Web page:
We produce here the full transcript (Edited version) of the famous Steve Jobs' ' Stay Hungry. Stay Foolish' speech given at Stanford on June Steve Jobs Commencement Address at Stanford (Excerpt). Min. I am honored to be with you today at your commencement from one of the finest. Like most commencement addresses, the June. speech delivered by Steve Jobs offered the college graduates pearls of wisdom as they.
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Text of Steve Jobs' Commencement address () portal7.info news//june15/jobshtml. 1 of 6. 23/6/ PM. This is a prepared text of the Commencement address delivered by Steve Jobs, CEO of Apple Computer and of Pixar Animation Studios, on. PDF | As part of my daily "exercises" of inspiration, today I decided to reread the Steve Jobs speech at the University of Stanford, which I hope.
Here are some other interesting comments by the Apple co-founder: Jobs on a college education " I naively chose a college that was almost as expensive as Stanford, and all of my working-class parentsi savings were being spent on my college tuition. After six months, I couldnit see the value in it. I had no idea what I wanted to do with my life and no idea how college was going to help me figure it out. And here I was spending all of the money my parents had saved their entire life. So I decided to drop out and trust that it would all work out OK.
Of course it was impossible to connect the dots looking forward when I was in college. But it was very, very clear looking backwards ten years later So you have to trust that the dots will somehow connect in your future. You have to trust in something - your gut, destiny, life, karma, whatever.
This approach has never let me down, and it has made all the difference in my life We had just released our finest creation - the Macintosh - a year earlier, and I had just turned And then I got fired. How can you get fired from a company you started?
So at 30 I was out. And very publicly out.
What had been the focus of my entire adult life was gone, and it was devastating I felt that I had let the previous generation of entrepreneurs down - that I had dropped the baton as it was being passed to me I was a very public failure, and I even thought about running away from the valley. The turn of events at Apple had not changed that one bit. I had been rejected, but I was still in love.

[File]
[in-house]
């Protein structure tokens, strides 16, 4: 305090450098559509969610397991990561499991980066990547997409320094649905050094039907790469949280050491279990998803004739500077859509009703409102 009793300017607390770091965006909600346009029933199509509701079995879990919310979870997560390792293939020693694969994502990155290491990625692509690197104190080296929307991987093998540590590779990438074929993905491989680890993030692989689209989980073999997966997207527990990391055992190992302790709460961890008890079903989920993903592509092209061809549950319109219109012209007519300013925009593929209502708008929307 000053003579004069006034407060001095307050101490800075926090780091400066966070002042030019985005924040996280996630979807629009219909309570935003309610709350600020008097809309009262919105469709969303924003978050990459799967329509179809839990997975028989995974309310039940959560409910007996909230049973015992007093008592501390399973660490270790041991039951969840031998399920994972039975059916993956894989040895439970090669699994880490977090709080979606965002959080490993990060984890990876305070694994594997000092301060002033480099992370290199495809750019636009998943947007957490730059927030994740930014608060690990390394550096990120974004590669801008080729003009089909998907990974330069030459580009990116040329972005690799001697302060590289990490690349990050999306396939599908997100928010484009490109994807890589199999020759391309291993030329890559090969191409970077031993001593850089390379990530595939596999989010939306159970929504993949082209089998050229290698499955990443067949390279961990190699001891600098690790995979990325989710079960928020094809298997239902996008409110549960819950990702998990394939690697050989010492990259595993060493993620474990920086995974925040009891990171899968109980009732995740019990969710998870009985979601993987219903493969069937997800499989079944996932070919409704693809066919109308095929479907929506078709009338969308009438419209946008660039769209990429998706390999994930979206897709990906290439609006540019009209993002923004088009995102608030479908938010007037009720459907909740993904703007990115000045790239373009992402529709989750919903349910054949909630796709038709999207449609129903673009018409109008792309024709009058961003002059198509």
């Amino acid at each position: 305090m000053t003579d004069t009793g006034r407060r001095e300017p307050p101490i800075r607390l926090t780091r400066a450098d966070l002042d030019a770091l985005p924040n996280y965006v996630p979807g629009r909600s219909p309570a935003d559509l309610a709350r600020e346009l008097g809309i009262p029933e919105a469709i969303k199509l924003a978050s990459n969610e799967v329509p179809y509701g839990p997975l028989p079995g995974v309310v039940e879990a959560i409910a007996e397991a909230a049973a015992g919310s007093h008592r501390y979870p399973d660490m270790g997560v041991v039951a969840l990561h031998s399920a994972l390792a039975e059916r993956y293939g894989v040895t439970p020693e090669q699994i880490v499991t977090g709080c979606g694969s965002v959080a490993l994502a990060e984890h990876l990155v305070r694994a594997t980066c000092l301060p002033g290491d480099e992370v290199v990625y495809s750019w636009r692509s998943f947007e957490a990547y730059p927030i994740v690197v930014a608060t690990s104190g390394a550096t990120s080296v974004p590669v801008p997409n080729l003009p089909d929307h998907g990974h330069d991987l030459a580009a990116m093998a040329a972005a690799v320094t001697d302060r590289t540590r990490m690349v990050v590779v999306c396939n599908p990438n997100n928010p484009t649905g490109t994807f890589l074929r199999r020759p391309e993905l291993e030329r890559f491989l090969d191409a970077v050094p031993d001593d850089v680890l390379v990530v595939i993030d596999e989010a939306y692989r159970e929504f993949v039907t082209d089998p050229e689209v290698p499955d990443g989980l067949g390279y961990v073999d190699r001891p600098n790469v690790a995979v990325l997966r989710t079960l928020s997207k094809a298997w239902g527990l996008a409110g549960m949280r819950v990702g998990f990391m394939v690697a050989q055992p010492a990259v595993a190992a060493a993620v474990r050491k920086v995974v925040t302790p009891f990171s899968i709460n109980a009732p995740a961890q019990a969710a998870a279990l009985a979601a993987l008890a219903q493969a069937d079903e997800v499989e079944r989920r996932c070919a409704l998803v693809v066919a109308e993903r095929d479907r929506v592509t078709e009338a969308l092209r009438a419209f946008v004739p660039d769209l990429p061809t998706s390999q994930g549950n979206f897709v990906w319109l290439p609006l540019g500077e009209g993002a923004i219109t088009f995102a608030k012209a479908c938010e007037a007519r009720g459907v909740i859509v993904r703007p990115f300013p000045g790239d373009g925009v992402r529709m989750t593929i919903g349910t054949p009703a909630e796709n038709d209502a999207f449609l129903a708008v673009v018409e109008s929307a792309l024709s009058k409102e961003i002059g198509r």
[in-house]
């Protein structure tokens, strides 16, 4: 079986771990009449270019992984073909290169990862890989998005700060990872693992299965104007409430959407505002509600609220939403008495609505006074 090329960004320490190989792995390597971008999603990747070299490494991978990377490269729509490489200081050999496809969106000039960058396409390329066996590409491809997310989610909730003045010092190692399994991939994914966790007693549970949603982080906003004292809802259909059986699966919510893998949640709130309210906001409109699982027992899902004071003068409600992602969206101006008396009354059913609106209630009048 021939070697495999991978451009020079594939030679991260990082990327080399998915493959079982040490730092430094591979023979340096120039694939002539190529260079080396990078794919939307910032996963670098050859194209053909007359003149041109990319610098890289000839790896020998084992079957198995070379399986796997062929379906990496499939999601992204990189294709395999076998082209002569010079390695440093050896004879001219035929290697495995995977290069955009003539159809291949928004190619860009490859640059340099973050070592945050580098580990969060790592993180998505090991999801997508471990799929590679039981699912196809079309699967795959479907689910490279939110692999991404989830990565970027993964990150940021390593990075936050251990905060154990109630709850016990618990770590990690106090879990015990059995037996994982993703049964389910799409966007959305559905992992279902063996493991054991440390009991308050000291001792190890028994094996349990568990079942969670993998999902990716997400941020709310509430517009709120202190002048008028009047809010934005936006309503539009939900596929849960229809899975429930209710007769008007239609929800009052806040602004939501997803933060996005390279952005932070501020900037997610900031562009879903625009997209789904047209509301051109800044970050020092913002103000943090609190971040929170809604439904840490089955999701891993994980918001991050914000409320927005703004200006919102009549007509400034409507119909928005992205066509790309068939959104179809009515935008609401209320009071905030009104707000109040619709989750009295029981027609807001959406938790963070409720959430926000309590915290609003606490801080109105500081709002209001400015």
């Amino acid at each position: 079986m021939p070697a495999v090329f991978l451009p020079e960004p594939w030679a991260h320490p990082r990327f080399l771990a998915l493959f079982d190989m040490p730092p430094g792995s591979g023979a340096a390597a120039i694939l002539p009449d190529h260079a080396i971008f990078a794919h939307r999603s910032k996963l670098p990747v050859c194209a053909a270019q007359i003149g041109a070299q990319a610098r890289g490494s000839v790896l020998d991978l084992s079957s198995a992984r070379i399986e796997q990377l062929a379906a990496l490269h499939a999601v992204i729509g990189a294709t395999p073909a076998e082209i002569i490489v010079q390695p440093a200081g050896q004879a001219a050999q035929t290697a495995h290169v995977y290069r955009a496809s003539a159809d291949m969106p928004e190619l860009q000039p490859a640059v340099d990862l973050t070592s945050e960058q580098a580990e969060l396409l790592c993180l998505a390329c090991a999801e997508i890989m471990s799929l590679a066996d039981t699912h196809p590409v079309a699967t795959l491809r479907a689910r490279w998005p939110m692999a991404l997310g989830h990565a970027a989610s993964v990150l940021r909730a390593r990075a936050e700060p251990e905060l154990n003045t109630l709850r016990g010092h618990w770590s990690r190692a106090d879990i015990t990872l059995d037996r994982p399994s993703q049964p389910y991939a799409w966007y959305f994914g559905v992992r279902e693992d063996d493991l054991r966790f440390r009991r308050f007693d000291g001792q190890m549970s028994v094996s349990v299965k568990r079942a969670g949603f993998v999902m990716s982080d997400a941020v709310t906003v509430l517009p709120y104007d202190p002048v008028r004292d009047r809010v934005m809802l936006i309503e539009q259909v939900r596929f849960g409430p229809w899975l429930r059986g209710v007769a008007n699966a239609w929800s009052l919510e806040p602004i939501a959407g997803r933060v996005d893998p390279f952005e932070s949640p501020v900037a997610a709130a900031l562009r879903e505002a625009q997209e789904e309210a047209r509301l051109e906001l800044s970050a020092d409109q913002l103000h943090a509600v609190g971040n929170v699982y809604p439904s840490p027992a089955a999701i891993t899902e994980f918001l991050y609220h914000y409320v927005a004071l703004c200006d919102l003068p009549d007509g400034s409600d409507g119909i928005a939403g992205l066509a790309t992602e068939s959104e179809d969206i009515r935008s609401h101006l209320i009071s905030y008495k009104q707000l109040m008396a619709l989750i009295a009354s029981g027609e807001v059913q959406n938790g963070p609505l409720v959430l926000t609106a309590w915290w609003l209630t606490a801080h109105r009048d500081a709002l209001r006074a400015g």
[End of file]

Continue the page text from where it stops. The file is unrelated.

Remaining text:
And so I decided to start over. I didnit see it then, but it turned out that getting fired from Apple was the best thing that could have ever happened to me. The heaviness of being successful was replaced by the lightness of being a beginner again, less sure about everything.
It freed me to enter one of the most creative periods of my life Sometimes life hits you in the head with a brick.
Donit lose faith. Iim convinced that the only thing that kept me going was that I loved what I did. Youive got to find what you love. And that is as true for your work as it is for your lovers.
Your work is going to fill a large part of your life, and the only way to be truly satisfied is to do what you believe is great work. And the only way to do great work is to love what you do.
If you havenit found it yet, keep looking. Because almost everything — all external expectations, all pride, all fear of embarrassment or failure — these things just fall away in the face of death, leaving only what is truly important. Remembering that you are going to die is the best way I know to avoid the trap of thinking you have something to lose. You are already naked. There is no reason not to follow your heart.
About a year ago I was diagnosed with cancer. I had a scan at 7. I didn't even know what a pancreas was. The doctors told me this was almost certainly a type of cancer that is incurable and that I should expect to live no longer than three to six months.